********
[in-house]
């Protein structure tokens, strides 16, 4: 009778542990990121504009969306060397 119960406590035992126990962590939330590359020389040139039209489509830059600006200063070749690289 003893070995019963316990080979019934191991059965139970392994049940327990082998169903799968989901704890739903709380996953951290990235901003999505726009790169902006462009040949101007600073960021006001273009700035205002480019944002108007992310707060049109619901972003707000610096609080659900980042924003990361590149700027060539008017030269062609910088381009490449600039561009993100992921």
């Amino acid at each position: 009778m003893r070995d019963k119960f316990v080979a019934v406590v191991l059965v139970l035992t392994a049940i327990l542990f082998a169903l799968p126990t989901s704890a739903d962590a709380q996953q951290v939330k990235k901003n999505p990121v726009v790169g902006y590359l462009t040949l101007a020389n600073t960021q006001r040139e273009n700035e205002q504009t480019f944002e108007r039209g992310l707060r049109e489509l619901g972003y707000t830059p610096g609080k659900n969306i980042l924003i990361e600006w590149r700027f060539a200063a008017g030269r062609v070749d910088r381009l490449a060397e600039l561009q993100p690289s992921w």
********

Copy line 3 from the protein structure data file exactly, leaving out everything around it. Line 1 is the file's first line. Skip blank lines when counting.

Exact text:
């Amino acid at each position: 009778m003893r070995d019963k119960f316990v080979a019934v406590v191991l059965v139970l035992t392994a049940i327990l542990f082998a169903l799968p126990t989901s704890a739903d962590a709380q996953q951290v939330k990235k901003n999505p990121v726009v790169g902006y590359l462009t040949l101007a020389n600073t960021q006001r040139e273009n700035e205002q504009t480019f944002e108007r039209g992310l707060r049109e489509l619901g972003y707000t830059p610096g609080k659900n969306i980042l924003i990361e600006w590149r700027f060539a200063a008017g030269r062609v070749d910088r381009l490449a060397e600039l561009q993100p690289s992921w």